Nefertiti, Confucius, and Socrates
But just how far back do humans need to go to find a common ancestor of their own:
The answer, for people of European descent at least, is surprisingly recent:
The common ancestor for every single person alive on the planet today, no matter where, lived approximately 3,600 years ago.
That means Confucius, Nefertiti, Socrates, and any figure from ancient history that had children, is in some way your ancestor...
This comes to light through a new book by Adam Rutherford titled A Brief History of Everyone Who Ever Lived, which explores efforts within mathematics and science to describe human ancestry on a grand scale.
So how do we make sense of this numerical discrepancy?
It helps to view our family lineage as an entangled web instead of a neat "family tree."
The startling discovery that all Europeans might share a common ancestor who walked the Earth just 600 years ago was first proposed in 1999 by a Yale statistician named Joseph Chang.
In his paper "Recent Common Ancestors of All Present-Day Individuals," Chang used complex mathematical concepts - like Poisson distributions and Markov chains - to show how webbed pedigrees can overlap to produce common ancestors.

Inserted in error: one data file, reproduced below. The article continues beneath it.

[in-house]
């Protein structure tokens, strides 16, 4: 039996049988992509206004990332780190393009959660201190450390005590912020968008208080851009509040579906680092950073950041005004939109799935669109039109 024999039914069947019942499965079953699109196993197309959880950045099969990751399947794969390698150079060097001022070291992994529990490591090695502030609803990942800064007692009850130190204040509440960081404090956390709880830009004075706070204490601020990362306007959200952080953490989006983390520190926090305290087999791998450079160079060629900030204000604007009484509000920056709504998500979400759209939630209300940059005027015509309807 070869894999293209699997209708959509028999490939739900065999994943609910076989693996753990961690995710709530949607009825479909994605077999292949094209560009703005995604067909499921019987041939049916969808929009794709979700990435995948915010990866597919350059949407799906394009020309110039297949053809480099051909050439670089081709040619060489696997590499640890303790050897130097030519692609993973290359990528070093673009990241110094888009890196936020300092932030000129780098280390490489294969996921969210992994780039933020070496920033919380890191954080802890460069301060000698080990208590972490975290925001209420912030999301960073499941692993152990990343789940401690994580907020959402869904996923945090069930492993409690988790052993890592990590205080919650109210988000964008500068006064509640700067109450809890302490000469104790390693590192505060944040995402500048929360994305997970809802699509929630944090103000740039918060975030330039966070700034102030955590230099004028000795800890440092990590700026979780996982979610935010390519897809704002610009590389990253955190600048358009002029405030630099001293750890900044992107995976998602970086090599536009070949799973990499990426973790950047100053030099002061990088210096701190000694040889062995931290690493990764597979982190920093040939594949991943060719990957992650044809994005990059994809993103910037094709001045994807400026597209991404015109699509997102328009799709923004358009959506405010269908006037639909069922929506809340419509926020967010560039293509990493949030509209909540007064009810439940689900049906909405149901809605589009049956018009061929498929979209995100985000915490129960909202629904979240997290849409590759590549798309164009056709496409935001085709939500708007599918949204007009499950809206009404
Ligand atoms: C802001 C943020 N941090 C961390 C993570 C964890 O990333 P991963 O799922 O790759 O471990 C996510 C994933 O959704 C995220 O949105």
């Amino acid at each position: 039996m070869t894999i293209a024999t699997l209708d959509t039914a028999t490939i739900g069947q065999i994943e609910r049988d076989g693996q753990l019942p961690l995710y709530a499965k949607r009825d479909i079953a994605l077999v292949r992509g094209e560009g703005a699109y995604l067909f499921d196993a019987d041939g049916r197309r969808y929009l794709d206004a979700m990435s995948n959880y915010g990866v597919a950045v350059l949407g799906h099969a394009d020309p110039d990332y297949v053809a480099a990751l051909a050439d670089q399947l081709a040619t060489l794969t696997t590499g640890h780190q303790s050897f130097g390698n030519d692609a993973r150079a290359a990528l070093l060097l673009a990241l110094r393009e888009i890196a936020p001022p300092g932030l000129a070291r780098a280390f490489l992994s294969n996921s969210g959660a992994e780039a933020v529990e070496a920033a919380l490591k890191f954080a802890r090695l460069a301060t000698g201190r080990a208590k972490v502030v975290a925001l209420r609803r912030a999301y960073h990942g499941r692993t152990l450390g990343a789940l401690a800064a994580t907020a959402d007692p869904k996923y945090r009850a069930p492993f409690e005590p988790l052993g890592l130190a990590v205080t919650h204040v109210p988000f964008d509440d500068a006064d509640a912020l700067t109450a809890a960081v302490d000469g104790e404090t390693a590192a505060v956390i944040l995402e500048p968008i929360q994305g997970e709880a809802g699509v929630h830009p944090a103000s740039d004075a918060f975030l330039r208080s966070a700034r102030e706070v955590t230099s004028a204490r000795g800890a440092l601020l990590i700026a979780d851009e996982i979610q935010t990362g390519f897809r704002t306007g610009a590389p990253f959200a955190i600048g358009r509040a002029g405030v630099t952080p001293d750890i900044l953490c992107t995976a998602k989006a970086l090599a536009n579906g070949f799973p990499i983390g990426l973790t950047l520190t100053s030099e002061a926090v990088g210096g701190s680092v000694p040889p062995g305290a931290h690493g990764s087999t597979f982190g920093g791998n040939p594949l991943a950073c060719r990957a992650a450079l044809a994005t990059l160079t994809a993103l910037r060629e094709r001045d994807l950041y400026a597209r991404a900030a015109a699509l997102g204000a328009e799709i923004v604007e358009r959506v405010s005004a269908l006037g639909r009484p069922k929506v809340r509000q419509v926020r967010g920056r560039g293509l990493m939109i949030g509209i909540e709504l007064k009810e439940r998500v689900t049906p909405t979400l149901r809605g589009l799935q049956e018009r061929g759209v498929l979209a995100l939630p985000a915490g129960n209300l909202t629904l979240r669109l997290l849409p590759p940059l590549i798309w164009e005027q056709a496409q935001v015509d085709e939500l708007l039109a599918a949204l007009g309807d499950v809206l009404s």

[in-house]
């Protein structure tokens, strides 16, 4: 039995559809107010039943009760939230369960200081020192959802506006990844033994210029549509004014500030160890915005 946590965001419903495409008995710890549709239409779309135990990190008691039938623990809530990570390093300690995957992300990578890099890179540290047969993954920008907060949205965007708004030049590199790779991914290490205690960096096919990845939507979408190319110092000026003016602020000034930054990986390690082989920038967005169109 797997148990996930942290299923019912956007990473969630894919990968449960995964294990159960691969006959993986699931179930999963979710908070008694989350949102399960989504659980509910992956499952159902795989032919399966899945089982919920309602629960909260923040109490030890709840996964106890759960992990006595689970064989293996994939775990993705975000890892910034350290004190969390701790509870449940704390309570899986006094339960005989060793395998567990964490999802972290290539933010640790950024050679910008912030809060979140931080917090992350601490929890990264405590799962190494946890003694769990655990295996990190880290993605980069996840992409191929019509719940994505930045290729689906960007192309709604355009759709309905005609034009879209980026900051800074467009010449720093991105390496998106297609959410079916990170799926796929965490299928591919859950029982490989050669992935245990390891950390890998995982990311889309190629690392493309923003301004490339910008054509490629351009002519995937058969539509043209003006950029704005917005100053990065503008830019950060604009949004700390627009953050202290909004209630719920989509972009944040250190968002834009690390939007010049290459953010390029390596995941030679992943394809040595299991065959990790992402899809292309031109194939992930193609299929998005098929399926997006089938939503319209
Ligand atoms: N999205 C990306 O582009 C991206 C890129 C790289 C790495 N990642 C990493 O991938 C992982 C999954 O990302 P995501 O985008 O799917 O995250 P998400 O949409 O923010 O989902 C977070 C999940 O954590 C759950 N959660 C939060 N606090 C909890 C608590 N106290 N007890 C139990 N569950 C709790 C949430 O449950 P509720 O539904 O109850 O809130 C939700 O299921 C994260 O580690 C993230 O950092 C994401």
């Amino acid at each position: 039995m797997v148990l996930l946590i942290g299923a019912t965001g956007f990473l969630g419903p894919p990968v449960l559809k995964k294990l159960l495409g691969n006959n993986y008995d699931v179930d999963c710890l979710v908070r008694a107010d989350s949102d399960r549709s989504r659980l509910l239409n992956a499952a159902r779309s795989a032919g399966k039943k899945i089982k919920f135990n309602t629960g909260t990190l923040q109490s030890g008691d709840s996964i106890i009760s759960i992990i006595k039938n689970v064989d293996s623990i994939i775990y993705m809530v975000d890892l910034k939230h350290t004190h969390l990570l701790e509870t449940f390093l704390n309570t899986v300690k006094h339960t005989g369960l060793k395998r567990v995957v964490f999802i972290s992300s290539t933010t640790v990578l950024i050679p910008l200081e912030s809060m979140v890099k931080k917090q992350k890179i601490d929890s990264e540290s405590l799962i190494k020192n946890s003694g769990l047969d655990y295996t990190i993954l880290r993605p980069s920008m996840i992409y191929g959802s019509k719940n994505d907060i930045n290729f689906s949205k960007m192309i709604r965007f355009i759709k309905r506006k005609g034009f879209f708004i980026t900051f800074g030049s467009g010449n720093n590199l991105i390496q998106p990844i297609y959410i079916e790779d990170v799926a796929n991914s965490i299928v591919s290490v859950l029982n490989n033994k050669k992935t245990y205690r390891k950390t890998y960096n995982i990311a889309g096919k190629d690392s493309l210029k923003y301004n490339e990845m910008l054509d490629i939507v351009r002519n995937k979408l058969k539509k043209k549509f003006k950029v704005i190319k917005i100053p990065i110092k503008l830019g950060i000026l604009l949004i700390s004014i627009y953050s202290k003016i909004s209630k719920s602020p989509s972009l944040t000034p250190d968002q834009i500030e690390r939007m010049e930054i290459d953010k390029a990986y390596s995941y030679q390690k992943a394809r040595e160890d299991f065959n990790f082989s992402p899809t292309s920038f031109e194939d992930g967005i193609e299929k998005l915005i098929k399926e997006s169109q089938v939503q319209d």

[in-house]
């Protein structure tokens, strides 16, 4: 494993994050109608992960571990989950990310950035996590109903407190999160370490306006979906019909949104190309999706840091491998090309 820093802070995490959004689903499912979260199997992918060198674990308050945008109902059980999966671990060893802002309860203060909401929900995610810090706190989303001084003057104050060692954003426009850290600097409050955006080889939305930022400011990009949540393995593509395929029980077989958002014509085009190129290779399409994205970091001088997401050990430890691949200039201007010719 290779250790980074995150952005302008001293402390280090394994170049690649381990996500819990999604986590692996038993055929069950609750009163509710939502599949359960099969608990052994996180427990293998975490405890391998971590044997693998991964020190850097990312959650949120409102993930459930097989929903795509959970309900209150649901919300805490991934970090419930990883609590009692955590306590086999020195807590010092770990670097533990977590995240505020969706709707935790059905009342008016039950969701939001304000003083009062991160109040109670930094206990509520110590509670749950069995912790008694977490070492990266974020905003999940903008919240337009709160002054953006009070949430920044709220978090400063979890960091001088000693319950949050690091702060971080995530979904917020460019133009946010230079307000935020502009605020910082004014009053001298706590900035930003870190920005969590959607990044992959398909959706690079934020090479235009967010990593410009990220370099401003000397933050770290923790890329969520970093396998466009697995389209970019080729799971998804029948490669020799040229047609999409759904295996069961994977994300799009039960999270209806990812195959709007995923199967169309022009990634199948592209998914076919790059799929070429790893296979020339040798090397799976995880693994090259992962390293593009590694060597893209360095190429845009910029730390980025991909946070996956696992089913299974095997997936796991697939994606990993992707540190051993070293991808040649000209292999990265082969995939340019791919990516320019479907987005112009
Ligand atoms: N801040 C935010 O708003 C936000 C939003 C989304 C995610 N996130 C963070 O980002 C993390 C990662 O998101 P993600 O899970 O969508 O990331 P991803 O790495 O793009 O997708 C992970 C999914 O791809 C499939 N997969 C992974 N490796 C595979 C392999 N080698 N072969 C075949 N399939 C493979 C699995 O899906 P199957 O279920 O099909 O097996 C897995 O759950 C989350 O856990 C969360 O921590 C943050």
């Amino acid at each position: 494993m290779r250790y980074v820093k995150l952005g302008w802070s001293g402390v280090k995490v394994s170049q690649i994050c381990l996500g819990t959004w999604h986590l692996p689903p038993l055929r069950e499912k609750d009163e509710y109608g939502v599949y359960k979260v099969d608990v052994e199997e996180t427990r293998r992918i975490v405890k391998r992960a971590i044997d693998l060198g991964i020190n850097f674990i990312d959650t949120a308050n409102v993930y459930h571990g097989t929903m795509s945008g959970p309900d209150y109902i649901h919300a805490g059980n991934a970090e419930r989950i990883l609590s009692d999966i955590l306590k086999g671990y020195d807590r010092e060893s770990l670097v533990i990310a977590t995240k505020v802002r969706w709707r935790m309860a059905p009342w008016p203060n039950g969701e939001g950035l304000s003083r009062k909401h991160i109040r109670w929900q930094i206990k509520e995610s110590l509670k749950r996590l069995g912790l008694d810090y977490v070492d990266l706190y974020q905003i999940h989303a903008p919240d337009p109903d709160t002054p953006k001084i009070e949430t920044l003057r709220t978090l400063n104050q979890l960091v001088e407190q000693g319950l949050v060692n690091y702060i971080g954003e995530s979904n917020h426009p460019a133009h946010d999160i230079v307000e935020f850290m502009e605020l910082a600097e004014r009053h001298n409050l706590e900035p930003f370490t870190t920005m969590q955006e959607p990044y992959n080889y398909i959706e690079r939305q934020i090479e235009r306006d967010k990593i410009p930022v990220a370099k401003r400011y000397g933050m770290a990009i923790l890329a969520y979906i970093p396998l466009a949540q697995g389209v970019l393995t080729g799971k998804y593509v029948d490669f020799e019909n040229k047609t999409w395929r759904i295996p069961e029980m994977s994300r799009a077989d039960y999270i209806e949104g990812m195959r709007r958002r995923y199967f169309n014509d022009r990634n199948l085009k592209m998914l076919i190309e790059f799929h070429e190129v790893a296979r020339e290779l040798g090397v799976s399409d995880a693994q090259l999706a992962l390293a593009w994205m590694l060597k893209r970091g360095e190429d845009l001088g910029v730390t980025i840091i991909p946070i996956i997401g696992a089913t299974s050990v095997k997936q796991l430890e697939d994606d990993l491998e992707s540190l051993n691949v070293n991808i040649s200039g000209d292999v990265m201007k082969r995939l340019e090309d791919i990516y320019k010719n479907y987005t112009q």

So if all living Europeans have a common ancestor who lived around the year 1400, what happens when you look further back into the past?
Chang's calculations suggest that about one fifth of Europeans who lived a millennium ago have no living ancestors today.
This seems to be because their ancestral line died off along the way.
Conversely, as Rutherford writes, the implication is that everyone else alive a millennium ago is related to Europeans alive today.
Chang's complex mathematical paper concludes with a passage that's rather poetic for a numbers guy:
Still, mapping out an exact pedigree for an individual is exceedingly difficult.
For instance, the "family trees" that Ancestry.com provides its users only go back up to 10 generations - sometimes less if users want more reliable results.
Often someone's luck with tracing their family lineage comes down to whether or not they can find documents that detail the lives of their ancestors.
At a certain point, the act of tracing family lineage becomes purely theoretical, as Mark Humphrys, a computer scientist at Dublin City University, told Steve Olson in an article for The Atlantic: